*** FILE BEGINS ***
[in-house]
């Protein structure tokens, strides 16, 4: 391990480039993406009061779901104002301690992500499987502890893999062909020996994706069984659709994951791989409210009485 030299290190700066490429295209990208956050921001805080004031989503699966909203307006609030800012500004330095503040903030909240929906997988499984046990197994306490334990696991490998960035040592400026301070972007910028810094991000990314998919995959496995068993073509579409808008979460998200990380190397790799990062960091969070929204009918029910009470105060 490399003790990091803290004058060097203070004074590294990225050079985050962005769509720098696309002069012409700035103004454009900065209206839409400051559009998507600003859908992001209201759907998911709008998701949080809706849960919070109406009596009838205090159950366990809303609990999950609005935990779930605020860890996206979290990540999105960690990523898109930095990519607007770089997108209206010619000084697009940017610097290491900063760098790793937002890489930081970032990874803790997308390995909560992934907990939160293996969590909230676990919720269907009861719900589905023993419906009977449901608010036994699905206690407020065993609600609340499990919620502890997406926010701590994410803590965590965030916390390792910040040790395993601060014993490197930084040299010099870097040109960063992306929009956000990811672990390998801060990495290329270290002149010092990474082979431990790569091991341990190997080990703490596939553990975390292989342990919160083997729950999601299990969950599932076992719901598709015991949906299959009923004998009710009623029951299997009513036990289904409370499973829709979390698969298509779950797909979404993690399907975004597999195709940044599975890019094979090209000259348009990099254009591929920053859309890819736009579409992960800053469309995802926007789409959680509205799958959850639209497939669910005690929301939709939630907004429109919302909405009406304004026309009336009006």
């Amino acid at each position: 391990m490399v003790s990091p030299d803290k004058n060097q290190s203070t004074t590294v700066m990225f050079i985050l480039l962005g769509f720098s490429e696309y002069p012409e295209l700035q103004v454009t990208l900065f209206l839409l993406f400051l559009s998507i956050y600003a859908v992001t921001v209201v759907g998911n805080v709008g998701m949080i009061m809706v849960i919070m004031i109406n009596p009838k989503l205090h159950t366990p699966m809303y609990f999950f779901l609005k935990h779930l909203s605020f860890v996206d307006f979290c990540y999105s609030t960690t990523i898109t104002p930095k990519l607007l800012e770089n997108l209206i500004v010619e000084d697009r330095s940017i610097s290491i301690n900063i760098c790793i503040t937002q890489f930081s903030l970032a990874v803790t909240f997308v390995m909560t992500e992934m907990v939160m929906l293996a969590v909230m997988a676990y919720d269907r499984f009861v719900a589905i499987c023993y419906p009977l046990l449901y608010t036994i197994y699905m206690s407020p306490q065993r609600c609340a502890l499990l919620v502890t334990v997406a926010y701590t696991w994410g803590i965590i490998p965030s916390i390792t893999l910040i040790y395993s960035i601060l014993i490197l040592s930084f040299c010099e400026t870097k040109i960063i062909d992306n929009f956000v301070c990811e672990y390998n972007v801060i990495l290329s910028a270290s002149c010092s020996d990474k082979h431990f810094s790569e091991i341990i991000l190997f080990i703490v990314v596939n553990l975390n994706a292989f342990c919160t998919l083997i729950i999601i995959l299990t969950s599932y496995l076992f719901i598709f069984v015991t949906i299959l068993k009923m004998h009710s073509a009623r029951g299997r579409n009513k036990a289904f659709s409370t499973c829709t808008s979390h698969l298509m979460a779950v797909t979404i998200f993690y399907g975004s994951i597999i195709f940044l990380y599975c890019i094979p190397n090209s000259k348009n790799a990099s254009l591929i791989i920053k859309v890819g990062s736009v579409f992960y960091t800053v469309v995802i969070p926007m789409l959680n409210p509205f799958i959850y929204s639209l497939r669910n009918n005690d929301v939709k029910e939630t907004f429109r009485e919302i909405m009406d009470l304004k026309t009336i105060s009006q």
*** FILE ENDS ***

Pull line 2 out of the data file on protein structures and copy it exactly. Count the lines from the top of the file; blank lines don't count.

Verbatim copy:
């Protein structure tokens, strides 16, 4: 391990480039993406009061779901104002301690992500499987502890893999062909020996994706069984659709994951791989409210009485 030299290190700066490429295209990208956050921001805080004031989503699966909203307006609030800012500004330095503040903030909240929906997988499984046990197994306490334990696991490998960035040592400026301070972007910028810094991000990314998919995959496995068993073509579409808008979460998200990380190397790799990062960091969070929204009918029910009470105060 490399003790990091803290004058060097203070004074590294990225050079985050962005769509720098696309002069012409700035103004454009900065209206839409400051559009998507600003859908992001209201759907998911709008998701949080809706849960919070109406009596009838205090159950366990809303609990999950609005935990779930605020860890996206979290990540999105960690990523898109930095990519607007770089997108209206010619000084697009940017610097290491900063760098790793937002890489930081970032990874803790997308390995909560992934907990939160293996969590909230676990919720269907009861719900589905023993419906009977449901608010036994699905206690407020065993609600609340499990919620502890997406926010701590994410803590965590965030916390390792910040040790395993601060014993490197930084040299010099870097040109960063992306929009956000990811672990390998801060990495290329270290002149010092990474082979431990790569091991341990190997080990703490596939553990975390292989342990919160083997729950999601299990969950599932076992719901598709015991949906299959009923004998009710009623029951299997009513036990289904409370499973829709979390698969298509779950797909979404993690399907975004597999195709940044599975890019094979090209000259348009990099254009591929920053859309890819736009579409992960800053469309995802926007789409959680509205799958959850639209497939669910005690929301939709939630907004429109919302909405009406304004026309009336009006």